The **standard atmosphere** is a unit of pressure defined as 101325 Pa. It is sometimes used as a *reference pressure* or *standard pressure*. It is approximately equal to Earth's average atmospheric pressure at sea level.

The term * degree* is used in several scales of temperature, with the notable exception of kelvin, primary unit of temperature for engineering and the physical sciences. The degree symbol

**Vienna Standard Mean Ocean Water** (**VSMOW**) is an isotopic standard for water. Despite the name, VSMOW is pure water with no salt or other chemicals found in the oceans. The VSMOW standard was promulgated by the International Atomic Energy Agency in 1968, and since 1993 continues to be evaluated and studied by the IAEA along with the European Institute for Reference Materials and Measurements and the American National Institute of Standards and Technology. The standard includes both the established values of stable isotopes found in waters and calibration materials provided for standardization and interlaboratory comparisons of instruments used to measure these values in experimental materials.

The **International Temperature Scale of 1990** (**ITS-90**) is an equipment calibration standard specified by the International Committee of Weights and Measures (CIPM) for making measurements on the Kelvin and Celsius temperature scales. It is an approximation of thermodynamic temperature that facilitates the comparability and compatibility of temperature measurements internationally. It defines fourteen calibration points ranging from 0.65 K to 1357.77 K and is subdivided into multiple temperature ranges which overlap in some instances. ITS-90 is the most recent of a series of International Temperature Scales adopted by the CIPM since 1927. Adopted at the 1989 General Conference on Weights and Measures, it supersedes the International Practical Temperature Scale of 1968 and the 1976 "Provisional 0.5 K to 30 K Temperature Scale". The CCT has also published several online guidebooks to aid realisations of the ITS-90. The lowest temperature covered by the ITS-90 is 0.65 K. In 2000, the temperature scale was extended further, to 0.9 mK, by the adoption of a supplemental scale, known as the Provisional Low Temperature Scale of 2000 (PLTS-2000).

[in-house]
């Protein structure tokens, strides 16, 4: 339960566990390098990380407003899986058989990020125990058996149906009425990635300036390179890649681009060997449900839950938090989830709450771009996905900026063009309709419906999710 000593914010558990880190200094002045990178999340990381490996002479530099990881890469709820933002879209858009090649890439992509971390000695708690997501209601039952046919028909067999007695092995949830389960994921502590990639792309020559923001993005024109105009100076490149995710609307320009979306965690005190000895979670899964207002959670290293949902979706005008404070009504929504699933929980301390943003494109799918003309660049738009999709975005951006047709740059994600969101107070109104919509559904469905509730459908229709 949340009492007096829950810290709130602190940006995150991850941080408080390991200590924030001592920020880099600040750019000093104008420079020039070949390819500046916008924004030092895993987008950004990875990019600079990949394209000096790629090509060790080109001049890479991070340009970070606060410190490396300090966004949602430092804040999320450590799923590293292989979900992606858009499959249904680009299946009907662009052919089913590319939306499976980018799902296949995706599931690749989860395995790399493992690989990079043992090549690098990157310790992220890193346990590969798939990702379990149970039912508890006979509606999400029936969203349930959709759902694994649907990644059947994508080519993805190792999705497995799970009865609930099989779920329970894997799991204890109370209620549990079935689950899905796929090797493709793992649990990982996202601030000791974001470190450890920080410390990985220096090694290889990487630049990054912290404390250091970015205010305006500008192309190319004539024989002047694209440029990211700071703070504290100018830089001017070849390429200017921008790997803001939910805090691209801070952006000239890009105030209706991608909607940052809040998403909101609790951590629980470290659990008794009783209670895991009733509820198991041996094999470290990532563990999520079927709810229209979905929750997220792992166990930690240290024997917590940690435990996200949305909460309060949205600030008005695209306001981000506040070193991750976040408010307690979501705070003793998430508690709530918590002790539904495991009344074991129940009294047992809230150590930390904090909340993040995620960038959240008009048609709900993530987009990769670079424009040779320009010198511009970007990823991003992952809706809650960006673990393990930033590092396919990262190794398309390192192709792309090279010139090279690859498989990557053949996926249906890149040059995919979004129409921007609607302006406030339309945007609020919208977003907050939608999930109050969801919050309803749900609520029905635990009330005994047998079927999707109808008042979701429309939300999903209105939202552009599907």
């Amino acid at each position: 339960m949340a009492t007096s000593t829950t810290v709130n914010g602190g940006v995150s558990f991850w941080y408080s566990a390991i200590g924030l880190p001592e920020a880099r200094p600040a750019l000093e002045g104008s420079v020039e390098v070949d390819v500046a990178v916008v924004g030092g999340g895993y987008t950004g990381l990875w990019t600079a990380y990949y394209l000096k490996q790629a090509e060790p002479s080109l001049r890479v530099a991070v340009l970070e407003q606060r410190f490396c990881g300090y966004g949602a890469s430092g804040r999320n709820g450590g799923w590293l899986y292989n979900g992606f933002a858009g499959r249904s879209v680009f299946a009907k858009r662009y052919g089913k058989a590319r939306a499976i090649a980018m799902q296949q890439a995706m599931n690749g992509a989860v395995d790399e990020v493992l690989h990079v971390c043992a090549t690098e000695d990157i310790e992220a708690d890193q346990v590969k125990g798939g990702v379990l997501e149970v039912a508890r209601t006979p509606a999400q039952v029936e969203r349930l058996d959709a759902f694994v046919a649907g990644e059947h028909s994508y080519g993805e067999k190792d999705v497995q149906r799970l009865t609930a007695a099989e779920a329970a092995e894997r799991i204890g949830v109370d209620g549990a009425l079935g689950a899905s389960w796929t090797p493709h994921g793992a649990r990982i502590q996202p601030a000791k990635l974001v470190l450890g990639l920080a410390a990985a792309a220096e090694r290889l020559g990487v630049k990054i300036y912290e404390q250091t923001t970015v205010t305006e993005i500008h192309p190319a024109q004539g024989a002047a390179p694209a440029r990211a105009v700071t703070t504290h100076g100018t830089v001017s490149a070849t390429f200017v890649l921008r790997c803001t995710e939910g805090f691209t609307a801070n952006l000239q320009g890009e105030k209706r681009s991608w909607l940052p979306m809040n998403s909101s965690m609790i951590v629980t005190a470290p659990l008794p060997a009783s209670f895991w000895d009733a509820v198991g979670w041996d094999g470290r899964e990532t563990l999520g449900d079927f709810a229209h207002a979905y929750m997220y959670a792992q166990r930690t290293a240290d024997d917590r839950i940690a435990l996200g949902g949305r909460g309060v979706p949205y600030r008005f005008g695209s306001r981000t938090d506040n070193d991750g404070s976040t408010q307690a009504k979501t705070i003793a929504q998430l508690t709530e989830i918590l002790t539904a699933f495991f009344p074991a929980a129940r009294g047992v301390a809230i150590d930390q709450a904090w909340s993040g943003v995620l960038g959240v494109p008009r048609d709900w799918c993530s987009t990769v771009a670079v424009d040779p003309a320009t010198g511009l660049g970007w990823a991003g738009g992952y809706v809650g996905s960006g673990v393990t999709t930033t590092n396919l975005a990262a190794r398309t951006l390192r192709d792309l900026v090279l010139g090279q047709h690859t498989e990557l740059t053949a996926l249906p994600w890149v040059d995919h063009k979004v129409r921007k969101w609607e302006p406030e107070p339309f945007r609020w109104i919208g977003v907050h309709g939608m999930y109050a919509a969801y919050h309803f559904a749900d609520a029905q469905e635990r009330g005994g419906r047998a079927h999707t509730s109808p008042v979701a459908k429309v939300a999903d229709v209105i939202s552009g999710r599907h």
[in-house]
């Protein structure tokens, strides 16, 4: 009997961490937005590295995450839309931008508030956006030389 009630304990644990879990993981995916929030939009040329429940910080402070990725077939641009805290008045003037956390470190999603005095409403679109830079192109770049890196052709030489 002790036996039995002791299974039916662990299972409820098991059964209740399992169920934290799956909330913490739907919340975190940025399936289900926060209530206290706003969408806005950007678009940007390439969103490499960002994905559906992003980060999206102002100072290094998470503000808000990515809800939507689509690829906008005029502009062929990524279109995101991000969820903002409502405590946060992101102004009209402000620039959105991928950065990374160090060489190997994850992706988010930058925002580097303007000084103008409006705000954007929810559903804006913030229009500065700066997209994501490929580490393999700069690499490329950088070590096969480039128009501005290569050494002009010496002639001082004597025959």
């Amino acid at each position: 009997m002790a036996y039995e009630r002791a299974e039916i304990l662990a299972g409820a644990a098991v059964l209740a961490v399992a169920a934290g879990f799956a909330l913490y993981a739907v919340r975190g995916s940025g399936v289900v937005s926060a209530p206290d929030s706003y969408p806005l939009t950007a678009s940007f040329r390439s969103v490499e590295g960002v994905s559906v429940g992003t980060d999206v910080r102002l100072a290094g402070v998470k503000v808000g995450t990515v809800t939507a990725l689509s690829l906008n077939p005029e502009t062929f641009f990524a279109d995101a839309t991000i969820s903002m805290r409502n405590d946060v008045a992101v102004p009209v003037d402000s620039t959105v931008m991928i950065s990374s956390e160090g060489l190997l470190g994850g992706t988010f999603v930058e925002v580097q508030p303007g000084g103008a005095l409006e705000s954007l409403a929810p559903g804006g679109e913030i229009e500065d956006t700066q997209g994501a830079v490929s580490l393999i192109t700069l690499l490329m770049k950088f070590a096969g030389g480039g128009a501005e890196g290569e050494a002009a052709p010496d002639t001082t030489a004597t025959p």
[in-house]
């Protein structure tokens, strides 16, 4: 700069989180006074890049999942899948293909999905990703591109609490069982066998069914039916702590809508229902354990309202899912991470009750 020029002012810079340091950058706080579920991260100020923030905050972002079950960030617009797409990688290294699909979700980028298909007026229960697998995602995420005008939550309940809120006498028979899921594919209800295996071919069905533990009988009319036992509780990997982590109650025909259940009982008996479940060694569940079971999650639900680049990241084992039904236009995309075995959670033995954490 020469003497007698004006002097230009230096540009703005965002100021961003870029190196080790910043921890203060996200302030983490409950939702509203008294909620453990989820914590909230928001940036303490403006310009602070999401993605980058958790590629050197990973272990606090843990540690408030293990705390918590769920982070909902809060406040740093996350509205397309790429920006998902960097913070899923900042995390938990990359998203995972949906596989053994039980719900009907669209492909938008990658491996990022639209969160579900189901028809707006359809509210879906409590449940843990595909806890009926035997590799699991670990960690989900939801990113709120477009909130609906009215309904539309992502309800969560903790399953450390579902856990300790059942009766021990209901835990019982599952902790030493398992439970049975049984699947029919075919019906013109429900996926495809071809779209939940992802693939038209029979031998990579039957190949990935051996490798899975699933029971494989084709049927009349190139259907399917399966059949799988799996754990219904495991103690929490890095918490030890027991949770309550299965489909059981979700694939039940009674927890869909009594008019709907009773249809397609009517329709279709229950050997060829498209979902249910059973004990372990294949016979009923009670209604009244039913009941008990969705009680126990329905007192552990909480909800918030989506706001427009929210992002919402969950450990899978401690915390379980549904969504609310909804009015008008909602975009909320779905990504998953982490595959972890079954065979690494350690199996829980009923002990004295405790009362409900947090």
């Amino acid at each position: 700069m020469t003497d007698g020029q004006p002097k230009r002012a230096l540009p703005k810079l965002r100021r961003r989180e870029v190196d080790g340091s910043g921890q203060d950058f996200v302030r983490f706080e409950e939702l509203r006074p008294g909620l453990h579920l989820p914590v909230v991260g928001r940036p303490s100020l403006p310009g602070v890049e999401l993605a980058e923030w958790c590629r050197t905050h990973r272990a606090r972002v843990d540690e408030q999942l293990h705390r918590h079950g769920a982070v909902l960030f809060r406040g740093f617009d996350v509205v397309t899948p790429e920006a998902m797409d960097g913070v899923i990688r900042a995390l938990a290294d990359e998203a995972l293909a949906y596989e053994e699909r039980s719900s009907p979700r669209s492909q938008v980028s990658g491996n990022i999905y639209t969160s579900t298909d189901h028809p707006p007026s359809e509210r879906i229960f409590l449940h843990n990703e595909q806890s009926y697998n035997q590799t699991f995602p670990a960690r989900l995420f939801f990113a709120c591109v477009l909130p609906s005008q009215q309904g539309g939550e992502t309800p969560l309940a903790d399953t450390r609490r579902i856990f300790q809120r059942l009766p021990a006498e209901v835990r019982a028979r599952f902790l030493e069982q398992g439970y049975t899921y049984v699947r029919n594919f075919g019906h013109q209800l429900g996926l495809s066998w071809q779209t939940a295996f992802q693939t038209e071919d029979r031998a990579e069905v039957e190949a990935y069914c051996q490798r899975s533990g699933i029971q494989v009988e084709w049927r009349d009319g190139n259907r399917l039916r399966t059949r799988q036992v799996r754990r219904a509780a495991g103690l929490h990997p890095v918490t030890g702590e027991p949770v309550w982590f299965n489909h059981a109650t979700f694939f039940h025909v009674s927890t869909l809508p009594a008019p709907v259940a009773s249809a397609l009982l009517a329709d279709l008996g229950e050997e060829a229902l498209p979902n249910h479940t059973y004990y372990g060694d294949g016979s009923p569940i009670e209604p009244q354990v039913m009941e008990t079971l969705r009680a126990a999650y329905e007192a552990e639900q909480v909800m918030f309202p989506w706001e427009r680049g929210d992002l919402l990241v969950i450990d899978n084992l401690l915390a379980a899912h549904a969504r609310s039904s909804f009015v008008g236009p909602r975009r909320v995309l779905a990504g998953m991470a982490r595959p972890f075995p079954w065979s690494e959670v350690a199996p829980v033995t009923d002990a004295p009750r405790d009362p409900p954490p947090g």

A **conventional electrical unit** is a unit of measurement in the field of electricity which is based on the so-called "conventional values" of the Josephson constant, the von Klitzing constant agreed by the International Committee for Weights and Measures (CIPM) in 1988, as well as Δ*ν*_{Cs} used to define the second. These units are very similar in scale to their corresponding SI units, but are not identical because of the different values used for the constants. They are distinguished from the corresponding SI units by setting the symbol in italic typeface and adding a subscript "90" – e.g., the conventional volt has the symbol *V*_{90} – as they came into international use on 1 January 1990.

The **degree Celsius** is the unit of temperature on the **Celsius scale**, one of 2 temperature scales used in the International System of Units (SI), alongside the Kelvin scale. The degree Celsius can refer to a specific temperature on the Celsius scale or a unit to indicate a difference or range between two temperatures. It is named after the Swedish astronomer Anders Celsius (1701–1744), who developed a similar temperature scale in 1742. Before being renamed in 1948 to honour Anders Celsius, the unit was called *centigrade*, from the Latin *centum*, which means 100, and *gradus*, which means steps. Most major countries use this scale; the other major scale, Fahrenheit, is still used in the United States, some island territories, and Liberia. The Kelvin scale is of use in the sciences, with 0 K (−273.15 °C) representing absolute zero.

**Temperature** is a physical quantity that expresses quantitatively the perceptions of hotness and coldness. Temperature is measured with a thermometer.